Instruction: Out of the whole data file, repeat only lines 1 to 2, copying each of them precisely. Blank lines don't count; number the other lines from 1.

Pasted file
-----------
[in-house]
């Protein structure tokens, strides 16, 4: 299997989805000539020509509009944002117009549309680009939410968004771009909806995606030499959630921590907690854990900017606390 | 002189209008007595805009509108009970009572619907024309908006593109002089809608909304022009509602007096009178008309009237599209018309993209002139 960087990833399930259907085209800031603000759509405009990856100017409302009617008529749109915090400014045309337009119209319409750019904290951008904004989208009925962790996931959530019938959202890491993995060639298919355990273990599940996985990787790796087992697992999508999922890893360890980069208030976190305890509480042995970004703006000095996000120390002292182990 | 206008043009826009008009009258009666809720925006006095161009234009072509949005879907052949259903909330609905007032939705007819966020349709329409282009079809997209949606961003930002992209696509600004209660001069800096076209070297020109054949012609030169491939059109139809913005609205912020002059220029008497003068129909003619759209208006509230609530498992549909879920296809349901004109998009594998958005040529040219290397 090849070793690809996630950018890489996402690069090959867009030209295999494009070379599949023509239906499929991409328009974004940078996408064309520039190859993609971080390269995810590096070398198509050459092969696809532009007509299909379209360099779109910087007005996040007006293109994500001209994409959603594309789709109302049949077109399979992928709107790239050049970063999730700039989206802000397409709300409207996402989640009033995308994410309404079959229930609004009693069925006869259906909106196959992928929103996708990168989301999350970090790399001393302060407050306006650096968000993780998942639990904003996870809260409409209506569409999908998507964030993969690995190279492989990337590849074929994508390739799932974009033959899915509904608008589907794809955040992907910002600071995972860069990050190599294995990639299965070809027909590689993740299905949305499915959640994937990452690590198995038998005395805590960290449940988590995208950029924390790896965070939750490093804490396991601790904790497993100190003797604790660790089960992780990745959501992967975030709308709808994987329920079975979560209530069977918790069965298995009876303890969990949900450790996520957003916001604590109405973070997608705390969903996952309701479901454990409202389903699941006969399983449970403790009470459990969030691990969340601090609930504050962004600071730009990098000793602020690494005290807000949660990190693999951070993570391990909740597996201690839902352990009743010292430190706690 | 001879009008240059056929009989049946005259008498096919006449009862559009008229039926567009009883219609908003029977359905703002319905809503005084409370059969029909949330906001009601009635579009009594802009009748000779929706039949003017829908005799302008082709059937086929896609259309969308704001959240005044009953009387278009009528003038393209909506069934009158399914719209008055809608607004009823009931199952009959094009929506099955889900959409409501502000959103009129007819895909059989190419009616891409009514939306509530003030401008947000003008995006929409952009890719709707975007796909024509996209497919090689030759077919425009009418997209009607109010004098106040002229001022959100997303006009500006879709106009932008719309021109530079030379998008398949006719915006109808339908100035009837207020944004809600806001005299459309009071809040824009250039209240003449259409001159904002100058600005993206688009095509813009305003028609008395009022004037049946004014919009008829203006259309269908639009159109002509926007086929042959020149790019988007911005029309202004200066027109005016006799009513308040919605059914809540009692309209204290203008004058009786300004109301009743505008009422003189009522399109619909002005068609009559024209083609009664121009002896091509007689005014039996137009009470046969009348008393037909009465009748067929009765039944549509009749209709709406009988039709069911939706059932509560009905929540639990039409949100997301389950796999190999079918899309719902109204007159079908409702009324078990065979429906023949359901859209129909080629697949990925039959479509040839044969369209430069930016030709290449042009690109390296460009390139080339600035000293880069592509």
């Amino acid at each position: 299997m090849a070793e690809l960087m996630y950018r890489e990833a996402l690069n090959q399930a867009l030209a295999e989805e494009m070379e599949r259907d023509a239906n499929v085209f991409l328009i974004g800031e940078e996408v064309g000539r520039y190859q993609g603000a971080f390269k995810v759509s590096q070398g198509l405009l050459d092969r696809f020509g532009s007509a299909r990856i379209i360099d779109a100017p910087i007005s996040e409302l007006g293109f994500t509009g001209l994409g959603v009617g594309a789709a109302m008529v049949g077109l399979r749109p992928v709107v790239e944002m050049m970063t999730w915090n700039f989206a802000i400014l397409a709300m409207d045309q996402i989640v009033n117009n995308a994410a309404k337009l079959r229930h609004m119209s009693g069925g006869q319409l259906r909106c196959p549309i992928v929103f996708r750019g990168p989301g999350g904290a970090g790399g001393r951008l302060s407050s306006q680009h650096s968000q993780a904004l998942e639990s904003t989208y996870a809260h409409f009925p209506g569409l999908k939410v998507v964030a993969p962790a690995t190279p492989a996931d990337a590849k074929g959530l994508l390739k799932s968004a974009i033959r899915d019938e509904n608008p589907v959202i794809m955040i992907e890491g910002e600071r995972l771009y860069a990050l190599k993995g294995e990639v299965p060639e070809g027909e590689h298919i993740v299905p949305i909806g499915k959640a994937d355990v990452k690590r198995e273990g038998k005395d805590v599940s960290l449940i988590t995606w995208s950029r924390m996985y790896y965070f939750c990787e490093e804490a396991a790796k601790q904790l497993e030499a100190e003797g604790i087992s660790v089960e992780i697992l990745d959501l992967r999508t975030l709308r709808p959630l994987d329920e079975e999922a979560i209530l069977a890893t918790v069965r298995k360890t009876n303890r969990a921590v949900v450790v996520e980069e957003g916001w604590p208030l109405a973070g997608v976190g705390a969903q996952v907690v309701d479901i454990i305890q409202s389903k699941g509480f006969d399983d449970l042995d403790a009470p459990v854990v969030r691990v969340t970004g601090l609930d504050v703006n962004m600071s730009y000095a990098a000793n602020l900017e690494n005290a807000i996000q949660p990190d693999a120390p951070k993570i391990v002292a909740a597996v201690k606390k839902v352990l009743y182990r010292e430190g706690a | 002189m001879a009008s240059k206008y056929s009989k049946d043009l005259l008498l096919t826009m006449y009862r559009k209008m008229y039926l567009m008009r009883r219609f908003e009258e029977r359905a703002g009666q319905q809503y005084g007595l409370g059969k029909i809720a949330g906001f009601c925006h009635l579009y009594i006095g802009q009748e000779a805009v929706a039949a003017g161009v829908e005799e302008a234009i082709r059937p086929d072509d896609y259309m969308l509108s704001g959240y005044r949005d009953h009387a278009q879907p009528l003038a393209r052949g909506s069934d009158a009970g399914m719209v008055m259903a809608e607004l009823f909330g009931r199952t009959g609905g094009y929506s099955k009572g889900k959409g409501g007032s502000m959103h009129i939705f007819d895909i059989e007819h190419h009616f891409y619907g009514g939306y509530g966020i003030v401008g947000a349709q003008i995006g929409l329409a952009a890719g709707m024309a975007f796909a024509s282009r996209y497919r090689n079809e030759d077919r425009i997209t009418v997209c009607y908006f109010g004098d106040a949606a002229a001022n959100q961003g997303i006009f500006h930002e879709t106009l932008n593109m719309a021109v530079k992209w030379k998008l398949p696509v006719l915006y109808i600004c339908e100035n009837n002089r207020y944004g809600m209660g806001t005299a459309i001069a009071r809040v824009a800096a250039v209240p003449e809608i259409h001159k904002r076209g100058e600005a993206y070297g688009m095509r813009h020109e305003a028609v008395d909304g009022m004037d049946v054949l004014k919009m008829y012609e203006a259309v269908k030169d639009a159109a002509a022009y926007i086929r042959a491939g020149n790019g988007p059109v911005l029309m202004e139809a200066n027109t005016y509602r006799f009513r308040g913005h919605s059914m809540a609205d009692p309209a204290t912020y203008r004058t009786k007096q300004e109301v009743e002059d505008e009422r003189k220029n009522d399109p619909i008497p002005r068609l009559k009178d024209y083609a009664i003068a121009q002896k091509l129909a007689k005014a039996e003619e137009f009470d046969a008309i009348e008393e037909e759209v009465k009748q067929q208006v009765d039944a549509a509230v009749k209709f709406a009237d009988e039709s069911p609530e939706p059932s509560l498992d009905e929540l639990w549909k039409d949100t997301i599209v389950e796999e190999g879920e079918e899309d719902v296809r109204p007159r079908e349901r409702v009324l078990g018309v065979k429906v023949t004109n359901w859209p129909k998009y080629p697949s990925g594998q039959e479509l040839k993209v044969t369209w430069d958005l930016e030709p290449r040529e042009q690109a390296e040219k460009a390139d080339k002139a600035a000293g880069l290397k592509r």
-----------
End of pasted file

[in-house]
């Protein structure tokens, strides 16, 4: 299997989805000539020509509009944002117009549309680009939410968004771009909806995606030499959630921590907690854990900017606390 | 002189209008007595805009509108009970009572619907024309908006593109002089809608909304022009509602007096009178008309009237599209018309993209002139 960087990833399930259907085209800031603000759509405009990856100017409302009617008529749109915090400014045309337009119209319409750019904290951008904004989208009925962790996931959530019938959202890491993995060639298919355990273990599940996985990787790796087992697992999508999922890893360890980069208030976190305890509480042995970004703006000095996000120390002292182990 | 206008043009826009008009009258009666809720925006006095161009234009072509949005879907052949259903909330609905007032939705007819966020349709329409282009079809997209949606961003930002992209696509600004209660001069800096076209070297020109054949012609030169491939059109139809913005609205912020002059220029008497003068129909003619759209208006509230609530498992549909879920296809349901004109998009594998958005040529040219290397 090849070793690809996630950018890489996402690069090959867009030209295999494009070379599949023509239906499929991409328009974004940078996408064309520039190859993609971080390269995810590096070398198509050459092969696809532009007509299909379209360099779109910087007005996040007006293109994500001209994409959603594309789709109302049949077109399979992928709107790239050049970063999730700039989206802000397409709300409207996402989640009033995308994410309404079959229930609004009693069925006869259906909106196959992928929103996708990168989301999350970090790399001393302060407050306006650096968000993780998942639990904003996870809260409409209506569409999908998507964030993969690995190279492989990337590849074929994508390739799932974009033959899915509904608008589907794809955040992907910002600071995972860069990050190599294995990639299965070809027909590689993740299905949305499915959640994937990452690590198995038998005395805590960290449940988590995208950029924390790896965070939750490093804490396991601790904790497993100190003797604790660790089960992780990745959501992967975030709308709808994987329920079975979560209530069977918790069965298995009876303890969990949900450790996520957003916001604590109405973070997608705390969903996952309701479901454990409202389903699941006969399983449970403790009470459990969030691990969340601090609930504050962004600071730009990098000793602020690494005290807000949660990190693999951070993570391990909740597996201690839902352990009743010292430190706690 | 001879009008240059056929009989049946005259008498096919006449009862559009008229039926567009009883219609908003029977359905703002319905809503005084409370059969029909949330906001009601009635579009009594802009009748000779929706039949003017829908005799302008082709059937086929896609259309969308704001959240005044009953009387278009009528003038393209909506069934009158399914719209008055809608607004009823009931199952009959094009929506099955889900959409409501502000959103009129007819895909059989190419009616891409009514939306509530003030401008947000003008995006929409952009890719709707975007796909024509996209497919090689030759077919425009009418997209009607109010004098106040002229001022959100997303006009500006879709106009932008719309021109530079030379998008398949006719915006109808339908100035009837207020944004809600806001005299459309009071809040824009250039209240003449259409001159904002100058600005993206688009095509813009305003028609008395009022004037049946004014919009008829203006259309269908639009159109002509926007086929042959020149790019988007911005029309202004200066027109005016006799009513308040919605059914809540009692309209204290203008004058009786300004109301009743505008009422003189009522399109619909002005068609009559024209083609009664121009002896091509007689005014039996137009009470046969009348008393037909009465009748067929009765039944549509009749209709709406009988039709069911939706059932509560009905929540639990039409949100997301389950796999190999079918899309719902109204007159079908409702009324078990065979429906023949359901859209129909080629697949990925039959479509040839044969369209430069930016030709290449042009690109390296460009390139080339600035000293880069592509």